General Appearance: The Berger Picard is an ancient breed developed by the farmers and sheep herders of the Picardy region of northern France. They are medium-sized, sturdily built & well-muscled without being bulky, slightly longer than tall, with distinctive erect natural ears, wiry coat of moderate length, and a tail reaching to the hock and ending in a J-hook. Movement is free and easy, efficient, and tireless to allow them to work all day on the farm and in the fields. They are lively and alert, observant, quietly confident, and can be aloof with strangers, butshould not be timid or nervous. This is a rustic, working shepherd’s dog, without exaggeration or refinement.
Size, Proportion, Substance: Size – Males 231⁄2 to 251⁄2 inches, females 211⁄2 to 231⁄2 inches at the highest point of the withers. Up to 1 inch above or below limits shall be faulted. Disqualification - males under 221⁄2 or over 261⁄2 inches, and females under 201⁄2 or over 241⁄2 inches. Proportion - Measured from the point of shoulder to point of rump, the Picard should be slightly longer than the height at the highest point of the withers. Bitches may be slightly longer than dogs. Body length should be about 10 percent more than height. The distance from the withers to the elbow equals the distance from the elbow to the ground. Substance - Bone should be sturdy and strong, and this framework is well-muscled without ever being bulky or ponderous. Must be sufficient to support work in the field all day, but not so massive as to interfere with free, efficient, light-footed movement.
Head: Head - Strong, without being massive; rectangular overall and narrowing slightly from ears to the eyes, and again from eyes to nose when viewed from above. The correct length of head, measured from occiput to nose, should be about the same length as the neck. Muzzle and topskull should be of equal length, and form parallel planes when viewed in profile, separated by a slight, sloping stop. Expression - Alert and observant, spirited, confident, pleasant. Eyes -Medium size, oval shaped and turned forward; neither round nor protruding. Eye color is medium to dark brown, but never lighter than hazel. Darker eye color is preferred. Eye rims are tight-fitting and fully pigmented. Disqualification - Yellow eyes. Ears - Moderately large (4 to 5 inches long), broad at the base, tapering to a slightly rounded tip, and set rather high on the skull. Always carried naturally erect, and turned forward. Viewed from the front, carriage should beperpendicular or turned slightly out from perpendicular, at the 11 & 1 o’clock position. Coat on the ears should be short to moderate in length, not obscuring the shape of the ears. Ears tipped forward are to be severely faulted. Disqualification - Ears not carried erect or not standing. Skull- Width is slightly less than the length, and very slightly rounded. Coat on the top of the skull is naturally shorter and gradually becomes longer at sides of skull and on cheeks, which makes the skull appear to be flat when viewed from the front. Cheek muscles are moderately strong and slightly rounded. There is a slight furrow between the bony arches over the eyes. The hair above the eyes falls forward, forming rough eyebrows that are not trimmed, nor are they so thick or long as to obscure the eyes. Stop - Slight, gradual stop between the parallel planes of the muzzle and skull. Furrow between brow ridges blends smoothly into upper plane of muzzle. Muzzle -Viewed from above, the muzzle tapers slightly from the stop to the nose, ending bluntly. It is powerful and never snipey. In profile, the bridge of the muzzle is straight, and parallel to the skull. Lips are thin and tight, with dark pigment. The hair on the muzzle forms a distinct moustache and beard, which is not overly long or bushy. Planes - Viewed from the side, the muzzle and skull are in parallel planes. Nose - Large, and always black. Bite & Teeth - A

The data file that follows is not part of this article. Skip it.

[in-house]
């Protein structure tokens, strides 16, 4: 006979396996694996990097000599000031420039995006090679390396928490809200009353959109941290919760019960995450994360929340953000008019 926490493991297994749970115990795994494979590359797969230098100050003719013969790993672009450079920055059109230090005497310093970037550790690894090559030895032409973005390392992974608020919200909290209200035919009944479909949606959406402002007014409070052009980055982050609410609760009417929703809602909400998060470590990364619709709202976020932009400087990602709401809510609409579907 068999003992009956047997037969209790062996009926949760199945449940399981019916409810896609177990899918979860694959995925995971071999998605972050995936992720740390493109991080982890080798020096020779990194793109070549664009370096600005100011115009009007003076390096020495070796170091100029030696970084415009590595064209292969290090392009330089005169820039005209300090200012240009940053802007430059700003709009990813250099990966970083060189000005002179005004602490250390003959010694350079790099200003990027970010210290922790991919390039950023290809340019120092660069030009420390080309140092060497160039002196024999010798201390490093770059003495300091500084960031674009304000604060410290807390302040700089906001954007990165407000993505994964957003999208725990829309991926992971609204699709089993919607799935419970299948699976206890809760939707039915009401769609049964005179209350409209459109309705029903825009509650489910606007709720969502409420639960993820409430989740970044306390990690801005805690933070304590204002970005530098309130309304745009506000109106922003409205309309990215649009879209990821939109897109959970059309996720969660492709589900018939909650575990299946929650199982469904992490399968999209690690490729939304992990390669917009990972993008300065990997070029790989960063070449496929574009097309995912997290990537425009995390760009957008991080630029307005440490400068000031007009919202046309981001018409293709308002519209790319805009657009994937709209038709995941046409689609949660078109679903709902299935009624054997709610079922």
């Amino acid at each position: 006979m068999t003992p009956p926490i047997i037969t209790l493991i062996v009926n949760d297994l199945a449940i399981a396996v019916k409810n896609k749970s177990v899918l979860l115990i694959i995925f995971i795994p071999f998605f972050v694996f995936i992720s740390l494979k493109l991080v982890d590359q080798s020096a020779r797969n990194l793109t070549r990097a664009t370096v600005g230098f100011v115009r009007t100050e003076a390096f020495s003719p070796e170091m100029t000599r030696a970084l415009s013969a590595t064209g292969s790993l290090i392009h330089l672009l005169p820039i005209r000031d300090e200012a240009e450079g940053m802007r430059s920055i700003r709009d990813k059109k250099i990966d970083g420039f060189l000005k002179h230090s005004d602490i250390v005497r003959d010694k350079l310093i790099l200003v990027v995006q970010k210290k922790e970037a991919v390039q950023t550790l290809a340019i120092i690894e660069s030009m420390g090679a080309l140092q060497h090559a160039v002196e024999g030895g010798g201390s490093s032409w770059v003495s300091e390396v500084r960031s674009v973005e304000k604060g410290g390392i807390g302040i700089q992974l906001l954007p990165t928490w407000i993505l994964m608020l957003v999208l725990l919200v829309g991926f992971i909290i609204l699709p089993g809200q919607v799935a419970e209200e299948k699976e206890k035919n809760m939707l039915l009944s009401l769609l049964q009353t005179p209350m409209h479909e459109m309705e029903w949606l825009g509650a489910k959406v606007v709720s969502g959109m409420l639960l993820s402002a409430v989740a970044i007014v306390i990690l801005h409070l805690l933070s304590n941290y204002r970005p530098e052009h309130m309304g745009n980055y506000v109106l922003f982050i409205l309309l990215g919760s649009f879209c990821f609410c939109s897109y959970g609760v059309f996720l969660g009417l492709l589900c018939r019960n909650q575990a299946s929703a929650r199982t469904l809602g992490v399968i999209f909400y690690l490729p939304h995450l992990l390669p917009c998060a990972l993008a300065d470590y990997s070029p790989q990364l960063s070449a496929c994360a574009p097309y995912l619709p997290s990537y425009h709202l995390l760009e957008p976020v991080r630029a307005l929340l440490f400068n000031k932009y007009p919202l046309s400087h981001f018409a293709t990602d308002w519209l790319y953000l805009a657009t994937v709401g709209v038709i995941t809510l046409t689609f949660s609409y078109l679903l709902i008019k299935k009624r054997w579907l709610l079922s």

complete set of evenly spaced, white teeth set in strong jaws, and meeting in a scissors bite. Three or more missing molars or premolars is a severe fault. Disqualification - Undershot or overshot bite with loss of contact between upper and lower incisors.